Five projects at Greenhouse 2019 imagining cities of the future

Outdoor furniture, bacteria design and ‘human’ furniture. A selection of the five most engaging projects by students spotted at Stockholm Furniture Fair 2019.

Jan Klingler, Bacteria Lamp, Greenhouse 2019

Greenhouse is a department at the Stockholm Furniture & Light Fair where emerging designers and design schools showcase their prototypes for the industry’s most important producers, journalists and visitors from around the world. We have selected the most engaging projects that explore the “future of products and cities”, and show new and closer connections with the people and the environment.

RoC by Pierre Labarre – Outdoor Diversity exhibition, Konstfack university Stockholm

Every space has a different need, yet most of our public outdoor spaces are furnished in a similar manner. How can we create a more diverse public environment? Students at Konstfack, in their final year of the Bachelor’s programme of Interior Architecture and Furniture Design, present you with a diverse line-up of new objects, exploring the use of existing elements to enhance the connection between nature and furniture.

The young French designer Pierre Labarre designed Roc, outdoor furniture not to be fixed to the ground: the weight of a rock is what locks it to the ground. “I wanted to integrate the presence of what it’s already available in the location: in this way the rock itself becomes structural, and an active part of the design”.

It is cheap to make, consisting of steel tubes and pinewood. With granite rock typical of Sweden, the project has a real link to nature. The idea is not to force nature to accept the bench but to place it gently on the ground, with the possibility of taking it back. Each bench is unique because every rock is different in shape and colour, and that gives a «soul» to the furniture. When the rock is removed the grass regrows.

Hurry Up Before We Collapse! – Design+Change exhibition, Linnæus University

The students of the second year BA Design+Change at the Linnæus university in Southern Sweden are up for a challenge. They created a performing exhibition, where with creativity and empathy they take on complex issues such as sustainability and environmental impact of the furniture industry. They found a daring, yet vulnerable way of opening a discussion on consumerism and unequal power structures.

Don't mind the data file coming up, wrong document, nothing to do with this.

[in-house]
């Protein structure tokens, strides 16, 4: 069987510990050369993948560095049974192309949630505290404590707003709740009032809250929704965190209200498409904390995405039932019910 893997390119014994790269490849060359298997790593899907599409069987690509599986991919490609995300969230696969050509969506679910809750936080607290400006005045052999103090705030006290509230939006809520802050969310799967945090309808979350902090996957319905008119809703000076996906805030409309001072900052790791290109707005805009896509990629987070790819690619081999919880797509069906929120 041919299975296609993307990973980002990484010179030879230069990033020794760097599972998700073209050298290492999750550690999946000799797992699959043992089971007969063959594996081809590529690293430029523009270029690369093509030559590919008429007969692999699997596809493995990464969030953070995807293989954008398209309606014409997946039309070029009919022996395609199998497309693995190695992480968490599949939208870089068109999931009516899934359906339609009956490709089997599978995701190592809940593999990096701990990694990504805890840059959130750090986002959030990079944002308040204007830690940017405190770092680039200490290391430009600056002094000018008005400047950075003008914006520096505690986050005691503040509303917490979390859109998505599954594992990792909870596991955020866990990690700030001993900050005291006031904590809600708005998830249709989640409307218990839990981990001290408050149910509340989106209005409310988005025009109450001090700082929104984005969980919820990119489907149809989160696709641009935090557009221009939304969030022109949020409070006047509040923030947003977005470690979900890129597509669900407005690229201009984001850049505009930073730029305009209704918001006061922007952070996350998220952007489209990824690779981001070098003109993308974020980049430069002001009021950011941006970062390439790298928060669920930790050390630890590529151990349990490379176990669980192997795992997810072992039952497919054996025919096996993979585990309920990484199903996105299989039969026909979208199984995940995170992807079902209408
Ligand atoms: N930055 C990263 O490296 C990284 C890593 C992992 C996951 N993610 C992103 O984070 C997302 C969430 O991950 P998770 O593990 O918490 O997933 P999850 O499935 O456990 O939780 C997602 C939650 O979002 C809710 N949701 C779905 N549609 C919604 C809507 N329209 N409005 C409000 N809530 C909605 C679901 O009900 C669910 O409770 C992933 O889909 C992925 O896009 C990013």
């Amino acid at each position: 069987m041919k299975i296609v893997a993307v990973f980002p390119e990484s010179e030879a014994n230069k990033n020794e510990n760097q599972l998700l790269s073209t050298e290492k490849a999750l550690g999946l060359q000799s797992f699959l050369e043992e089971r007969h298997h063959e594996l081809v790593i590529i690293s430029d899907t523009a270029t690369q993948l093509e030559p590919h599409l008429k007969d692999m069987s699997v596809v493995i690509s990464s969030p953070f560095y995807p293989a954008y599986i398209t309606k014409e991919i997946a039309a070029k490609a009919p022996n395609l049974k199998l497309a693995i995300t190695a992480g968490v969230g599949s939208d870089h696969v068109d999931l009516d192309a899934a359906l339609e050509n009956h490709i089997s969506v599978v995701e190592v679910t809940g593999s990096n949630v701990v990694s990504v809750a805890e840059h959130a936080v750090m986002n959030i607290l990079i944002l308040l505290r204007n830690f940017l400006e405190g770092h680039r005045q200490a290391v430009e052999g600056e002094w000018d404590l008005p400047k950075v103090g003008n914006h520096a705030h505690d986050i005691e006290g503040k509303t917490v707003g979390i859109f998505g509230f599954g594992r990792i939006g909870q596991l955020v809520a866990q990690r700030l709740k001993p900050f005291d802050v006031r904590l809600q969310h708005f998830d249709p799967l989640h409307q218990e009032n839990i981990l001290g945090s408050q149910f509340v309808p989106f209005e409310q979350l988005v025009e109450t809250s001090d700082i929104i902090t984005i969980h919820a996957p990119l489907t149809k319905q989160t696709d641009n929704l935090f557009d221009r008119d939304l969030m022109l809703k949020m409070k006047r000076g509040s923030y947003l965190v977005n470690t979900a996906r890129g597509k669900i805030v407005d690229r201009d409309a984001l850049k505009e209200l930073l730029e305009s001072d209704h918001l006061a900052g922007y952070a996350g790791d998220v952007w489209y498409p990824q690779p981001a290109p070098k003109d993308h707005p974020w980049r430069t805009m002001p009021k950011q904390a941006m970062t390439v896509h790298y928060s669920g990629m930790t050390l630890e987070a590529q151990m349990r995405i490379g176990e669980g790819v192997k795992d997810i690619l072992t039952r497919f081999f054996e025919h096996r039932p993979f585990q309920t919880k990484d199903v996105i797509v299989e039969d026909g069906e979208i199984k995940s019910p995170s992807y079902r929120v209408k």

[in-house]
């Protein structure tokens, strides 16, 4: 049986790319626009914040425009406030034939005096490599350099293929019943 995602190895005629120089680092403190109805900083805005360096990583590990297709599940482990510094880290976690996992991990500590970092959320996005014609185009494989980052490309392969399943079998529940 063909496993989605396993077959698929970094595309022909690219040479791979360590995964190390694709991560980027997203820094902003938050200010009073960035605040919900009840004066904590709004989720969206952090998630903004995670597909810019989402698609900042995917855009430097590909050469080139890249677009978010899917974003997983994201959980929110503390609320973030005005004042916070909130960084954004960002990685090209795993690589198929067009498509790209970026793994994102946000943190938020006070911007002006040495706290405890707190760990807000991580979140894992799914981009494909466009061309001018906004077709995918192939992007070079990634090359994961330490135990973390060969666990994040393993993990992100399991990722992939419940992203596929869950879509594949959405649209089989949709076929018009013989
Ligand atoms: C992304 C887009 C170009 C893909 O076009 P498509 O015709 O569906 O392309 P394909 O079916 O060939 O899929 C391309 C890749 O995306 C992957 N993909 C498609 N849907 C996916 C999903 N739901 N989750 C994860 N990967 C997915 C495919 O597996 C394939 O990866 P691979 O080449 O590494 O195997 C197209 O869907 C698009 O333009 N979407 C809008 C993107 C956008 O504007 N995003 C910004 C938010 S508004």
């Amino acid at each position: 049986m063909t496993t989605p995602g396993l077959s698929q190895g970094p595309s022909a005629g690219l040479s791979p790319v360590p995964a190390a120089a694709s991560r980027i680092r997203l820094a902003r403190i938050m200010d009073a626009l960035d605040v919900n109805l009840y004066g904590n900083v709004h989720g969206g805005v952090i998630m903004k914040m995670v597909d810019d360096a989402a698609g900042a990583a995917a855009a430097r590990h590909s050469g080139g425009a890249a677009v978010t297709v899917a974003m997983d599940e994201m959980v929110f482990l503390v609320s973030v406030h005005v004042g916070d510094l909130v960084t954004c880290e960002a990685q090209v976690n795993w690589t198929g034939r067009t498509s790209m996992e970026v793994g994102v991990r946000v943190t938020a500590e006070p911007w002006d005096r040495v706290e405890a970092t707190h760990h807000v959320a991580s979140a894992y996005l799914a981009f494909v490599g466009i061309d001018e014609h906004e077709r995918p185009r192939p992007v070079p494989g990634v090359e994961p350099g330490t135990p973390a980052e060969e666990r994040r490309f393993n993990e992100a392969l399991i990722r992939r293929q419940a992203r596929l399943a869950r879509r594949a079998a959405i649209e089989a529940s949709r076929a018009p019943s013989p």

One of them invites me to seat on the human bench and explains: “Did you notice that the floor is soft? That is because it has to support our furniture that is different from the standard products that require a hard floor for stability instead. Our living furniture is sensitive, and collapses when the weight becomes too much to bear. Our aim is to emphasise the impact that we, as humans and consumers, make on our planet and the reaction that we often don’t notice, when it starts to collapse.” The project from Linnæus University lays its focus on the change of approach that is urgently needed.

Confused by Johanna Denecke – A Second Ago exhibition, University of Gothenburg

In the exhibition “A second ago”, 12 students in design and crafts have explored the question of what role design can play in today’s society. The students have identified situations or phenomena that they consider to be in need of discussion and possible change. The projects on display tell stories of another world, with other values.

Johanna Denecke’s work Confused consists of three chairs that illuminate the uncomfortable process of adolescence when everything is changing proportions. “The teenage years are characterized by the metamorphosis of being a child and becoming an adult. It’s an awkward phase when everything constantly seems to grow out of proportion and not to make sense anymore. It’s the time of the most profound changes in ones life”. Confused is a series of standstills of such a process of change, taking the focus off the end result and towards the transformation itself, celebrating imperfection and weirdness and highlighting the beauty of change.

Bacteria Lamps by Jan Klingler

The German designer Jan Klingler collaborated with glass factories in Southern Sweden to create lamps whose shapes and function are inspired to chemistry. They are in fact able to case and preserve bacteria and show their natural colours that become the main aesthetics of the product itself. The extent of the customisation ranges from the human body (you can swab your skin and create a lamp made of bacteria that grow on your own body) to nature, or to a place in the city that is emotionally connected to you.

“I wanted to create a product that is more than customised, that actually contains a part of you or of a place that you love. This series of lamps challenges us to see a new deeper connection between object and user by creating a visible link through bacteria, shining a light on the very thing we thought should stay hidden and putting it on display.”

The Coastal Furniture by Nikolaj Thrane – project for The Royal Danish Academy of Fine Arts

“For all the furniture we make, we use wood, metal, marble... everything comes from the land. Why don’t we use the ocean instead?”

The Danish designer developed the concept of his furniture using seaweed both as a building material and as a binder. The seaweed roofs on the island of Læsø (Denmark) have been the source of inspiration. Circular economy has been a key focus throughout the process. Hence the bamboo structure made from old flooring material and attached by four brass brackets, which are easy to separate and thus recycle individually.

“We currently have an overuse of materials that we should all pay attention to. In Denmark we have a coastline of 7200 km; so why not take advantage of it for the future of furniture and building materials?”

Stockholm Furniture & Light Fair 2019
Opening dates:
5–9 February 2019

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